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What does it tell you?

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Image Credit: Kirk Livingston

Written by kirkistan

December 19, 2014 at 9:33 am

Don’t Stop.

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Keep at it.

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Image Credit: Kirk Livingston

Written by kirkistan

December 18, 2014 at 8:45 am

Who We Are Who We Aren’t.

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A lot rides on identity

  • We aren’t torturers, that’s for sure. Except for…wait, it looks like we are (read the report here).
  • We believe in the rule of law, unless we’ve been violated. Then we stand above the law.
  • We believe in the level playing field, where everyone has the same opportunity. Except bankers and corporate boards and Wall Street and race are exposed nearly every week as rigging the game and handing big money and privilege to the rule makers.
  • We’re not a police state, except for when we are. And it looks like we are building in that direction.

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The personal and local and national conversations we need to have are getting harder and much less comfortable. Maybe that’s because we’ve put them off so long and been in denial for so long. Maybe it is because we remain afraid of talking with people unlike us.

But we need these conversations. These are the conversations that help us figure out who we are. These are the conversations that help us move forward.

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Image credit: Kirk Livingston

Kotter: Why do leaders fail at transmitting vision?

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“a gallon of information…dumped in a river of routine communication”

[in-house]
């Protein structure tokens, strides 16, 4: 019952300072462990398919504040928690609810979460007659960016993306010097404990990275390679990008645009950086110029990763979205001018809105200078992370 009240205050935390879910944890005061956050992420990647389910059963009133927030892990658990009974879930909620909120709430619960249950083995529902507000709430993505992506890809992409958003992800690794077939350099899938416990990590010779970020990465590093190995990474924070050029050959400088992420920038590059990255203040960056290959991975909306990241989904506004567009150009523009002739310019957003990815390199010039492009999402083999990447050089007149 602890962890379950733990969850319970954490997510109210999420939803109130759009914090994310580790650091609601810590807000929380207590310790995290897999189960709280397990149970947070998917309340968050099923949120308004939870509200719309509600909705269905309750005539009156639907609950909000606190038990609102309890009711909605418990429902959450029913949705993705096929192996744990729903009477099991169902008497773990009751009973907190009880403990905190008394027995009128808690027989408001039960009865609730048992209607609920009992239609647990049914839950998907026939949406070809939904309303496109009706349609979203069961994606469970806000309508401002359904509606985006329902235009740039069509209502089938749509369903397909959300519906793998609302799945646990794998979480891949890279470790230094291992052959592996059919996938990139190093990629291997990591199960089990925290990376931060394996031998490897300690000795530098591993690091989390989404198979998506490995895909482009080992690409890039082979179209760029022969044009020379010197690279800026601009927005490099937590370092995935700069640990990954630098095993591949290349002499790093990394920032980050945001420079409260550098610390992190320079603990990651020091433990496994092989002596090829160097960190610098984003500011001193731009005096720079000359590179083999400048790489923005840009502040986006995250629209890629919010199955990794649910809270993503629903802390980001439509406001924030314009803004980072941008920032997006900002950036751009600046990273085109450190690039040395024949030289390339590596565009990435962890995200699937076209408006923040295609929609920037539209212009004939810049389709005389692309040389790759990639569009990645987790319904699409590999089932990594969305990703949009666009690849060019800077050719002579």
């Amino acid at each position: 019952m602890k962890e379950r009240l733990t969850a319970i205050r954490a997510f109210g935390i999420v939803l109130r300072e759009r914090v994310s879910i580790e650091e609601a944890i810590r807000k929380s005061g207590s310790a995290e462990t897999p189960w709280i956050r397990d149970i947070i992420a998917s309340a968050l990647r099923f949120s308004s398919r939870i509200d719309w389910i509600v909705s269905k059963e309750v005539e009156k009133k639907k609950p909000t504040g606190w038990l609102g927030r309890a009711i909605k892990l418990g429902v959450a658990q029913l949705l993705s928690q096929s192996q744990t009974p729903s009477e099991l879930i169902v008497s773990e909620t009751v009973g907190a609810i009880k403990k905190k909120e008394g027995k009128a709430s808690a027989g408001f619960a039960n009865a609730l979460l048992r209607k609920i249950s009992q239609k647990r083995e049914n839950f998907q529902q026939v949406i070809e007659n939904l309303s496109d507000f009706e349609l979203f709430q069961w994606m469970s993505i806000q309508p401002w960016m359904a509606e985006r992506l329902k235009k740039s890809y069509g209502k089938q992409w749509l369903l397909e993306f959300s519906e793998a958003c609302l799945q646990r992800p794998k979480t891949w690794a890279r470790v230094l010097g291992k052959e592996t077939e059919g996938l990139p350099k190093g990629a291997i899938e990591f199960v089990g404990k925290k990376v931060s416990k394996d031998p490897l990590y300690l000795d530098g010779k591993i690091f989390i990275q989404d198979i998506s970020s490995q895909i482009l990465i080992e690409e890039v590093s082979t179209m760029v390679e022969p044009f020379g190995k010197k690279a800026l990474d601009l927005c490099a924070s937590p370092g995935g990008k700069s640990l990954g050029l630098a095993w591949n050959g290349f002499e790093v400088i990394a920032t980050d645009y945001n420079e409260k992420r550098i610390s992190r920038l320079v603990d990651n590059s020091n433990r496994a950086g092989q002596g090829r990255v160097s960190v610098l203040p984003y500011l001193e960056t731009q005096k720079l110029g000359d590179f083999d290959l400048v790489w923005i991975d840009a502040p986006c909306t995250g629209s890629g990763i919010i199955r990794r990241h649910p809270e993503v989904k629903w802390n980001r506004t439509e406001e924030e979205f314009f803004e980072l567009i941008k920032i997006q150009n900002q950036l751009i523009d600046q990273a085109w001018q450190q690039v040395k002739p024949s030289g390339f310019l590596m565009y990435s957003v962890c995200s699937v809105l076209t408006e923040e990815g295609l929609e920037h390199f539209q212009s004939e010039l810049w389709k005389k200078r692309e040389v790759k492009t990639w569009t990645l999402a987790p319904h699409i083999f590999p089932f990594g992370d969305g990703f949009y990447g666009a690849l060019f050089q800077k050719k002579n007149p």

John Kotter’s Leading Change (Boston: Harvard Business School Press, 1996) does an excellent job explaining the difficulty of vision moving through an organization. A guiding coalition may take hundreds of hours to study a situation and come to conclusions. But as they do this intellectual work, they are also doing the emotional work of “letting go of the status quo, letting go of further options, coming to grips with the sacrifices, coming to trust others….” (88)

This is all part of the process and when that guiding coalition finishes and forms their conclusion they naturally feel their work is done.

Their work is not done.

That’s because nobody outside the coalition has done any of this difficult intellectual and emotional rejiggering. In fact, most will be blindsided because they’ve been hard at the tasks they always do. They don’t have a clue what is coming.

This is typically the point of failure. Someone from the coalition gives a speech or authors an article in the company newsletter. Or maybe a series of three articles. Here’s Kotter, very bluntly:

So a gallon of information is dumped into a river of routine communication, where it is quickly diluted, lost, and forgotten.

John P. Kotter, Leading Change (89)

John P. Kotter, Leading Change (89)

Compacting and condensing and boiling down the intellectual and emotional journey is essential before anyone else can or will sink their teeth into the vision. But who budgets time or money for that piece of the process?

Those who understand vision needs legs and motivation to run through an organization.

Transmitting vision must be an intentional invitation.

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Image credit: John Kotter, Leading Change (Boston: Harvard Business School Press, 1996)